Glory be! You’ve been invited to a party, have you? Well, what a positively delightful treat!
You stare at the invitation, introspectively considering the possibilities. Are you busy that day? Do you have the logistical means to make it to the location at the correct time? Do you even want to attend?
You pause and reflect, thinking about how your parents raised you. Manners. Etiquette. Graciousness. And then, you choose a response option from the invitation and send it back to your host.
In the first camp, we have decisive people, who make a selection based on whether they are, or are not, attending the event. It seems simple enough: a binary choice.
You’re either coming, or you’re not coming to the party. Yes or no. End of story.
But then there are the other folks, who experience a paralysis of politeness and are unable to make a decision They cannot commit. They waver and waffle, wither and dither, and decide at last to issue a noncommittal shrug at your invitation.
Some people love to say “maybe.” It’s their favorite thing to do. They float in boundless uncertainty, like bohemian pixies who land anywhere the wind takes takes them. How charming.
But saying “maybe” isn’t as cute and harmless as these little gremlins wished it was.
Let’s do a little role playing. Imagine your host sends out 50 invitations. Now, imagine what would happen if everyone said “maybe.”
It’d be chaos! It’d be mayhem! It’d be anarchy!
People who respond with “maybe” are banking on a bell curve. They’re expecting other, kinder, gentler people to make their decisions in advance so they can wait it out, like the self-absorbed little demons they are.
It asks nothing of the invitees, but everything of the host. “Maybe” requires hosts to predict the future and plan logistics with imperfect information. “Maybe” requires hosts respond with grace, patience, and forgiveness as The Maybe strolls in unannounced, bringing a shitty bottle of wine to the potluck, spouting, “I wasn’t sure I was going to make it!”
Now, I know just moments ago, I said there are only two types of people. But really, within the Kingdom of Maybe, there are three known Phylums: the Thankless Follower (Sequitur Ingratus), the Flaming Opportunist (Opportunitam Igneus), and the Rejector Protector (Protector Adversus Amissio).
You’re the kind of person who asks, “Who else is going?” the minute you hear about a party. You’re waiting to hear your unrequited crush’s name, or that Zack, Kelly, Slater, Jessie, and Lisa will be there. Life is short, time is valuable, and you just want to be around cool, interesting people. Is that such a bad thing?
YES THE FUCK IT IS, you ungrateful bore. Your seat-filling ass should feel lucky you even got invited to this party. This is not high school. No one is popular anymore, so who even cares who else is coming? Make new friends. Make your own good time. Make your own decisions.
Why are you trying so hard to look cool? Can’t you do what everyone else does and just find a mural with good lighting and post some “candid” shots of you looking into the distance in a fresh outfit? Bruh, nobody likes a follower. If you want to go swimming, you don’t need to wait for someone else to jump in the pool. Just get in, you fun-sucking parasite.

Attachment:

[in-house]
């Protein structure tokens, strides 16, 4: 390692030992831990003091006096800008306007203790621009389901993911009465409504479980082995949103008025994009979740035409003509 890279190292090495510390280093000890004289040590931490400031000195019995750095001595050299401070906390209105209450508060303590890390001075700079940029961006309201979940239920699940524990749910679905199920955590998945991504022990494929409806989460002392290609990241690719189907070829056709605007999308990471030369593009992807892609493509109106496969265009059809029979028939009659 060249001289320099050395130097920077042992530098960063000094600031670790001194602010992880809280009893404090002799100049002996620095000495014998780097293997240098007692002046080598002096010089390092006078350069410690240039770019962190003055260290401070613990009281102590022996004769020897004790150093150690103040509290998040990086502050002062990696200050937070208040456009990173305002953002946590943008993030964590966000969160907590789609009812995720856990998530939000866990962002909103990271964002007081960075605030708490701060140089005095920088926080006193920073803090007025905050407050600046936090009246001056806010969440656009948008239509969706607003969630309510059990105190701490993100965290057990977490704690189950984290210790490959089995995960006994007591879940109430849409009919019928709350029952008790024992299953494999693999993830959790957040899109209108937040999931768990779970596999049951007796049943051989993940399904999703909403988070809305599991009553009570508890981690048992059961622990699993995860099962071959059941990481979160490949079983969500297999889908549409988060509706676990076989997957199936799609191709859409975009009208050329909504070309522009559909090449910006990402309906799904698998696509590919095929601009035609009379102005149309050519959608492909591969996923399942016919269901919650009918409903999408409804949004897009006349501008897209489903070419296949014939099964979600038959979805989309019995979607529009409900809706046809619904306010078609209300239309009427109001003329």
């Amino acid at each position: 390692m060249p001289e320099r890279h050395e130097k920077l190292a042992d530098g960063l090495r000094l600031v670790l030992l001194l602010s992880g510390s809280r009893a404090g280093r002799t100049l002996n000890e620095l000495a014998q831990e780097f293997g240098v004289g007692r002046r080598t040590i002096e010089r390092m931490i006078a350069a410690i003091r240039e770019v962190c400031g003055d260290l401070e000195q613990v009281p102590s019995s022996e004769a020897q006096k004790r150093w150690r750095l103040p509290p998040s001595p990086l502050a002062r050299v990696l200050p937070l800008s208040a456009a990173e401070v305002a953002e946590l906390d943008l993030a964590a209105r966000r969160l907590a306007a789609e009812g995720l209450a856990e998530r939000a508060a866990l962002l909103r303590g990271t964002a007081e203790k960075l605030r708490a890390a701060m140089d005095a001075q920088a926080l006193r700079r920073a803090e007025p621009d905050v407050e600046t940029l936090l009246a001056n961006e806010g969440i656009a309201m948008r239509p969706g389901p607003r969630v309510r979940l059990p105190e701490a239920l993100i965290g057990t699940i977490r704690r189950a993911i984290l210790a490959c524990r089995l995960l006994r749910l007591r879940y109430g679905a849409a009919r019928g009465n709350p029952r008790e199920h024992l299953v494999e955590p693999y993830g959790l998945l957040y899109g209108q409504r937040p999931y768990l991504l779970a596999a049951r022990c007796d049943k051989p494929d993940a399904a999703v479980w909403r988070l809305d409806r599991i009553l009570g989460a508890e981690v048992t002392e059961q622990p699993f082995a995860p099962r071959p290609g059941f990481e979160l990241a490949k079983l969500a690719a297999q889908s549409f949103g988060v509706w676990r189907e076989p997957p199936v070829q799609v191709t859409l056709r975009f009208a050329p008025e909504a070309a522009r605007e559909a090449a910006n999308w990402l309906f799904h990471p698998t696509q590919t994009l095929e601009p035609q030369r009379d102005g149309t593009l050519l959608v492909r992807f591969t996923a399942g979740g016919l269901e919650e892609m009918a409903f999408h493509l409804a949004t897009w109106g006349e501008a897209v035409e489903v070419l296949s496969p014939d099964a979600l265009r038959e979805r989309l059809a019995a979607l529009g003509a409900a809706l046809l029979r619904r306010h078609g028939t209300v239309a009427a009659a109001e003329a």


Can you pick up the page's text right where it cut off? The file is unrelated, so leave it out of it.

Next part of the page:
You’re the kind of person who simply wants to make the most of your free time. You don’t want to commit to something only to find something more fun that comes up later. You prefer to keep your plans open, so you can maximize your time. Life is short, right?
Hey asshole. The words “maximize” and “optimize” are not sanctioned for use outside the office. Friendship is not a business proposition, you selfish prig. Sure, it’s an investment, but it’s personal and does not require diversifying your portfolio. It requires commitment and trust and loyalty.
Opportunists say “maybe” because they think it will leave them open to something better. But the result is that you’re never satisfied, and you’re always comparing what you have to what you may have missed. So while you’re busy waiting around for the perfect party, you’re missing out on more than the event itself. You’re also missing the whole fucking point: It’s not the party that sucks; it’s you.
You’re the kind of person who knows you’re not going to the party, but you just don’t have the heart to say NO. You fear personal rejection, and from a place of pure empathy, you want to make sure you don’t hurt anyone’s feelings by saying NO to their generous invitation.
Well, you flaming narcissist, this is not about you. This is merely a logistical consideration: Do I, or do I not need to account for your consumption of appetizers and space in my living room? Trust me, hundreds of people will decline my invitations in my lifetime. You are not special; you are not make or break for my night, let alone my life.
If you decide not to attend my soirée, my heart will go on, Celine Dion. I just don’t want to overbuy pigs in a blanket. Think about the food waste, you (va)inglorious basterds.
The next time someone is kind enough to invite you to their party, do the right thing: Don’t say maybe. “Yes” or “No” are both suitable responses, which your lovely host can use for planning the event to which they have so graciously invited you.
Be a friend! Don’t be a foe, flake, or fuckhead. Make an actual decision.